A view down a less crowded street somewhat away from the center of the city. Many buildings here were rebuilt/restored after he devastating earthquake of 1773, but not all of them. There were several abandoned/decaying churches, like this on (on the right) throughout the city, but many others were still in use.
A view down another street, again away from the center of the city. The closer we were to the center of the city the more the streets were choked with vehicles. Most of the streets and avenues, however, where “Una Via” (one way), which they needed to be as there was usually only enough space for one vehicle to get through.
The remains of this church were not far from where our motorcoach was parked. I believe it was one of the buildings damaged in the 1773 earthquake, and never rebuilt.
I am interested in motorcoaches, of course, but the main reason for this photo was to capture the shear number of these conveyances that had descended on Antigua the day we were there. On the other side of the plaza there are ~10 motorcoaches on each side of the dead-end street. (They all backed in.) The street on our side of the plaza had a similar number of motorcoaches in the same arrangement. 40 motorcoaches times an average of 50 passengers each is ~2,000 people. It sounds like a lot, but there were many, many more people than that on the streets of Antigua while we were there.
Because some of the shore excursions were of very long duration (over 8 hours) the NCL Joy did not leave Puerto Quetzal until after sunset. Although tugboats were at the ready, the captain backed the ship out, reversing how he had brought it in early this morning in the dark. Some very impressive maneuvering, indeed. (The Joy is over 1,000 feet long and (~130) feet wide.)
Since our stateroom faced forward (towards the bow) we were treated to a spectacular view of the commercial shipyard lit up and working. The number of containers being handled here would only be exceeded by what we later saw in Cartagena, Columbia. But that will have to wait for a few more days.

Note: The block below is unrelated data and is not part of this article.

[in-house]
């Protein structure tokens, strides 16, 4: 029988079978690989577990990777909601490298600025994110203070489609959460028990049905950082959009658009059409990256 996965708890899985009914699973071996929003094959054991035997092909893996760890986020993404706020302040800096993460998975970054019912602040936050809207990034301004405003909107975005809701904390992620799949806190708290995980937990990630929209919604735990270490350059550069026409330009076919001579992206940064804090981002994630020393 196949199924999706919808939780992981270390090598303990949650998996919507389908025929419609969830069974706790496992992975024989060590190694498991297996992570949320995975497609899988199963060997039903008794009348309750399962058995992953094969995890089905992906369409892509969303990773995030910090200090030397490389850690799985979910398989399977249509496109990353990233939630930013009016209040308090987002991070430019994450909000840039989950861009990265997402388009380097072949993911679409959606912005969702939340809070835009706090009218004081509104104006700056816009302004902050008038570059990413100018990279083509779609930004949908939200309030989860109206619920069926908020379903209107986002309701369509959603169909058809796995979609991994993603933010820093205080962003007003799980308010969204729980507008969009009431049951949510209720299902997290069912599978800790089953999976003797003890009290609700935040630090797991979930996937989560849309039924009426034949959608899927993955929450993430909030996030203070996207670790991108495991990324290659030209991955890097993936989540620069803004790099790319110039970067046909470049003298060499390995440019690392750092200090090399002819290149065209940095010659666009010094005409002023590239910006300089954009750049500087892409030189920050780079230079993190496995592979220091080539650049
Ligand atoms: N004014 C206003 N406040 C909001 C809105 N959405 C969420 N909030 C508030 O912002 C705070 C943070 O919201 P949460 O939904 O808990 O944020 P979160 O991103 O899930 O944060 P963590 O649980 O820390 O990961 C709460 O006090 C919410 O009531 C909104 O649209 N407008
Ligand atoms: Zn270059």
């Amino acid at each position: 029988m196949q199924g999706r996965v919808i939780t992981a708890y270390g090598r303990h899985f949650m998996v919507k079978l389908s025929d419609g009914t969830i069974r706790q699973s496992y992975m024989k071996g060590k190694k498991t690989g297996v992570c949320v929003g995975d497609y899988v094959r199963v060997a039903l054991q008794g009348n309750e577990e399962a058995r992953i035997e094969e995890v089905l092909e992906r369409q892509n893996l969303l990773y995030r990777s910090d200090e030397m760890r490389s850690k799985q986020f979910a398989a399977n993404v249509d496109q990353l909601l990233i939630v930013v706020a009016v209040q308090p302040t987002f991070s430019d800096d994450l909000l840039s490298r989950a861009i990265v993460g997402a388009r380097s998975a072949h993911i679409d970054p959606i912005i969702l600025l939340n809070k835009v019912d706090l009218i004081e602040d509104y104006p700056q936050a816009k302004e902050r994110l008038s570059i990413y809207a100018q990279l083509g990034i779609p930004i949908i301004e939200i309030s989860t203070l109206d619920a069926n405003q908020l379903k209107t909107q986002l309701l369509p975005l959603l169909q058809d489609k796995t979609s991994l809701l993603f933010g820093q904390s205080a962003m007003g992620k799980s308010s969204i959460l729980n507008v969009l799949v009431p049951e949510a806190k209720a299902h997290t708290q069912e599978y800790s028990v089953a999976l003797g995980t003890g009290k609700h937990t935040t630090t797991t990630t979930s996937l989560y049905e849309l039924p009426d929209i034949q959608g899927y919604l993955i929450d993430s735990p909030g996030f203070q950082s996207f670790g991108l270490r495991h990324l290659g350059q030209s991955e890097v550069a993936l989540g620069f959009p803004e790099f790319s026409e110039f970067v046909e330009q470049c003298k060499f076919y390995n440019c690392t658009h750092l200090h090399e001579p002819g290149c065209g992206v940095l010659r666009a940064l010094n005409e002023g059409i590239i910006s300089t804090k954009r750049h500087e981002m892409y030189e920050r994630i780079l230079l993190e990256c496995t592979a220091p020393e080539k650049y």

FRIDAY 03 March– At Sea
After leaving Puerto Quetzal, Guatemala, we continued cruising along the Pacific Ocean coasts of Nicaragua and then Costa Rica. Land is just barely visible in the haze towards the left side of the photo, but I do not know how far south we were by this point.
Our original itinerary had us in San Juan del Sur, Nicaragua today but the revised itinerary turned it into another day at sea. We were disappointed that Nicaragua was removed from the itinerary, but glad to have had the chance to visit Antigua, Guatemala. Plus, our sea days were quite comfortable aboard the Joy. It was during this leg of the trip that we saw occasional large pods of dolphins, flying fish, and a large number of sea turtles, singly or in small groups, float past the ship. These were highlight experiences for us, but difficult to capture in photos. We spent many hours of rapt attention focused on the water ahead of the ship, looking for the telltale signs of ocean life.
Dolphins off the port bow coming towards the ship! Make that, a LOT of dolphins.
The ship had stumbled upon a superpod of dolphins and we had a front row seat to the show. Some quick research revealed that dolphins usually live in family groups of 10 to 12 individuals, but sometimes these units gather in superpods. Our best guess was that there were at least a couple of hundred individuals in this group. We assumed they were hunting and had found a large school of fish, but we had no idea what kind.